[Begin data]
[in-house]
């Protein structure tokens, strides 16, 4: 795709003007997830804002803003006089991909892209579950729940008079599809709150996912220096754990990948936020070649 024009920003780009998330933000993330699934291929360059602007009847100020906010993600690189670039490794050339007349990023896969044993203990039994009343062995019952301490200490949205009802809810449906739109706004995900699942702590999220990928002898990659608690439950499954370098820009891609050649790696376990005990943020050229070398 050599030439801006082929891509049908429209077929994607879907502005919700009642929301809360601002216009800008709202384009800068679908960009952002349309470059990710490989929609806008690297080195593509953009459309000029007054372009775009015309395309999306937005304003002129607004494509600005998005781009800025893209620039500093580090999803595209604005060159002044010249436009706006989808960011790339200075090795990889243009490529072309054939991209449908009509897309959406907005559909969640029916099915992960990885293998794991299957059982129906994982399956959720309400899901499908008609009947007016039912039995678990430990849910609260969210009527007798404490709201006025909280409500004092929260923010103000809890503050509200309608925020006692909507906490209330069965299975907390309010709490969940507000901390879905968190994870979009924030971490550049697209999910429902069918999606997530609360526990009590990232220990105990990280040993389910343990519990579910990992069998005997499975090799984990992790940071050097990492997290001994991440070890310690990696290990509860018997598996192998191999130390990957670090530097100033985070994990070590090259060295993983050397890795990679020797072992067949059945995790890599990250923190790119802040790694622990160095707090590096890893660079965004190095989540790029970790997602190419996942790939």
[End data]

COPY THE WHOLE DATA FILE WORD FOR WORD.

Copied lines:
[in-house]
């Protein structure tokens, strides 16, 4: 795709003007997830804002803003006089991909892209579950729940008079599809709150996912220096754990990948936020070649 024009920003780009998330933000993330699934291929360059602007009847100020906010993600690189670039490794050339007349990023896969044993203990039994009343062995019952301490200490949205009802809810449906739109706004995900699942702590999220990928002898990659608690439950499954370098820009891609050649790696376990005990943020050229070398 050599030439801006082929891509049908429209077929994607879907502005919700009642929301809360601002216009800008709202384009800068679908960009952002349309470059990710490989929609806008690297080195593509953009459309000029007054372009775009015309395309999306937005304003002129607004494509600005998005781009800025893209620039500093580090999803595209604005060159002044010249436009706006989808960011790339200075090795990889243009490529072309054939991209449908009509897309959406907005559909969640029916099915992960990885293998794991299957059982129906994982399956959720309400899901499908008609009947007016039912039995678990430990849910609260969210009527007798404490709201006025909280409500004092929260923010103000809890503050509200309608925020006692909507906490209330069965299975907390309010709490969940507000901390879905968190994870979009924030971490550049697209999910429902069918999606997530609360526990009590990232220990105990990280040993389910343990519990579910990992069998005997499975090799984990992790940071050097990492997290001994991440070890310690990696290990509860018997598996192998191999130390990957670090530097100033985070994990070590090259060295993983050397890795990679020797072992067949059945995790890599990250923190790119802040790694622990160095707090590096890893660079965004190095989540790029970790997602190419996942790939």